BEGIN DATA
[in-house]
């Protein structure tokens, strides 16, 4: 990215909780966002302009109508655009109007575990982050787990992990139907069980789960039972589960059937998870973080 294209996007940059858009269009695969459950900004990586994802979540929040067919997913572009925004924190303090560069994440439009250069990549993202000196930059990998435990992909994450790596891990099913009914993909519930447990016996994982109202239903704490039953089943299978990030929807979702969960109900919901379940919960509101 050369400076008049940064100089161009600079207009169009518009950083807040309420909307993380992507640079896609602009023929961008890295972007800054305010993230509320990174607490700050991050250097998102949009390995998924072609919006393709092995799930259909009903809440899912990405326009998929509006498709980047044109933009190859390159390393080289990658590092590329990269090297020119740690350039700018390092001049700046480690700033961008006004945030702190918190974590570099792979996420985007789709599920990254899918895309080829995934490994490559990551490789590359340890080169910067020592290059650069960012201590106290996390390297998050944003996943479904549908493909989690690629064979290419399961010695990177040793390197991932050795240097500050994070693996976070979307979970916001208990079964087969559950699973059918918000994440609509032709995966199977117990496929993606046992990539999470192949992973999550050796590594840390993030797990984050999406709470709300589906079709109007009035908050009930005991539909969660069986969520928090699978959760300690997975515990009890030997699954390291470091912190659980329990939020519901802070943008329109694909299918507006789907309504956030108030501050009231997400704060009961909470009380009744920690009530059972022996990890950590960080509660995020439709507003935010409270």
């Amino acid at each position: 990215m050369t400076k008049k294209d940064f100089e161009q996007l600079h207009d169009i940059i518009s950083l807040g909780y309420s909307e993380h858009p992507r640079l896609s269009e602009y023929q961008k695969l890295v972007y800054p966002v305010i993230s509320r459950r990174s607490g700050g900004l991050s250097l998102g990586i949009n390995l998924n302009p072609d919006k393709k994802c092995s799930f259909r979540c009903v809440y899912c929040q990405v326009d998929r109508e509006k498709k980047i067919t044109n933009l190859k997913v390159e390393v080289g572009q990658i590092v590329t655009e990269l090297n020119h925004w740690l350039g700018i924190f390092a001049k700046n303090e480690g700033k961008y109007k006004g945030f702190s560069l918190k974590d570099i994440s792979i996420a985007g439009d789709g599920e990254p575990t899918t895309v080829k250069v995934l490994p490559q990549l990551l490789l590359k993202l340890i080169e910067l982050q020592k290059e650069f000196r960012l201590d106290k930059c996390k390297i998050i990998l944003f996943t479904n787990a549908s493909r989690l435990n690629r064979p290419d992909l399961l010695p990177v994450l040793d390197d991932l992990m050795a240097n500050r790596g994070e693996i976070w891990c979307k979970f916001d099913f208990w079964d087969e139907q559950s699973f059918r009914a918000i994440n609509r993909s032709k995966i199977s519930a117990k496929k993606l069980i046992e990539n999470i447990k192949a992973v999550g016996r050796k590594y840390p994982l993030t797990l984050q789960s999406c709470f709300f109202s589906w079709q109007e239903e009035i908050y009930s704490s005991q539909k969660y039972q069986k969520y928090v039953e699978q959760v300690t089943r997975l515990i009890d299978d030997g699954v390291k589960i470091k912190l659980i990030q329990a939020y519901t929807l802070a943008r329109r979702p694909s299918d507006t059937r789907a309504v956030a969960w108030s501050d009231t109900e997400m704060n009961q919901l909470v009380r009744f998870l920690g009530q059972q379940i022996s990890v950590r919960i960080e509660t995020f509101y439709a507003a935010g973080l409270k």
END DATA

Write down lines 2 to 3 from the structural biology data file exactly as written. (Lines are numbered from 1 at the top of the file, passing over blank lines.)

């Protein structure tokens, strides 16, 4: 990215909780966002302009109508655009109007575990982050787990992990139907069980789960039972589960059937998870973080 294209996007940059858009269009695969459950900004990586994802979540929040067919997913572009925004924190303090560069994440439009250069990549993202000196930059990998435990992909994450790596891990099913009914993909519930447990016996994982109202239903704490039953089943299978990030929807979702969960109900919901379940919960509101 050369400076008049940064100089161009600079207009169009518009950083807040309420909307993380992507640079896609602009023929961008890295972007800054305010993230509320990174607490700050991050250097998102949009390995998924072609919006393709092995799930259909009903809440899912990405326009998929509006498709980047044109933009190859390159390393080289990658590092590329990269090297020119740690350039700018390092001049700046480690700033961008006004945030702190918190974590570099792979996420985007789709599920990254899918895309080829995934490994490559990551490789590359340890080169910067020592290059650069960012201590106290996390390297998050944003996943479904549908493909989690690629064979290419399961010695990177040793390197991932050795240097500050994070693996976070979307979970916001208990079964087969559950699973059918918000994440609509032709995966199977117990496929993606046992990539999470192949992973999550050796590594840390993030797990984050999406709470709300589906079709109007009035908050009930005991539909969660069986969520928090699978959760300690997975515990009890030997699954390291470091912190659980329990939020519901802070943008329109694909299918507006789907309504956030108030501050009231997400704060009961909470009380009744920690009530059972022996990890950590960080509660995020439709507003935010409270």
């Amino acid at each position: 990215m050369t400076k008049k294209d940064f100089e161009q996007l600079h207009d169009i940059i518009s950083l807040g909780y309420s909307e993380h858009p992507r640079l896609s269009e602009y023929q961008k695969l890295v972007y800054p966002v305010i993230s509320r459950r990174s607490g700050g900004l991050s250097l998102g990586i949009n390995l998924n302009p072609d919006k393709k994802c092995s799930f259909r979540c009903v809440y899912c929040q990405v326009d998929r109508e509006k498709k980047i067919t044109n933009l190859k997913v390159e390393v080289g572009q990658i590092v590329t655009e990269l090297n020119h925004w740690l350039g700018i924190f390092a001049k700046n303090e480690g700033k961008y109007k006004g945030f702190s560069l918190k974590d570099i994440s792979i996420a985007g439009d789709g599920e990254p575990t899918t895309v080829k250069v995934l490994p490559q990549l990551l490789l590359k993202l340890i080169e910067l982050q020592k290059e650069f000196r960012l201590d106290k930059c996390k390297i998050i990998l944003f996943t479904n787990a549908s493909r989690l435990n690629r064979p290419d992909l399961l010695p990177v994450l040793d390197d991932l992990m050795a240097n500050r790596g994070e693996i976070w891990c979307k979970f916001d099913f208990w079964d087969e139907q559950s699973f059918r009914a918000i994440n609509r993909s032709k995966i199977s519930a117990k496929k993606l069980i046992e990539n999470i447990k192949a992973v999550g016996r050796k590594y840390p994982l993030t797990l984050q789960s999406c709470f709300f109202s589906w079709q109007e239903e009035i908050y009930s704490s005991q539909k969660y039972q069986k969520y928090v039953e699978q959760v300690t089943r997975l515990i009890d299978d030997g699954v390291k589960i470091k912190l659980i990030q329990a939020y519901t929807l802070a943008r329109r979702p694909s299918d507006t059937r789907a309504v956030a969960w108030s501050d009231t109900e997400m704060n009961q919901l909470v009380r009744f998870l920690g009530q059972q379940i022996s990890v950590r919960i960080e509660t995020f509101y439709a507003a935010g973080l409270k």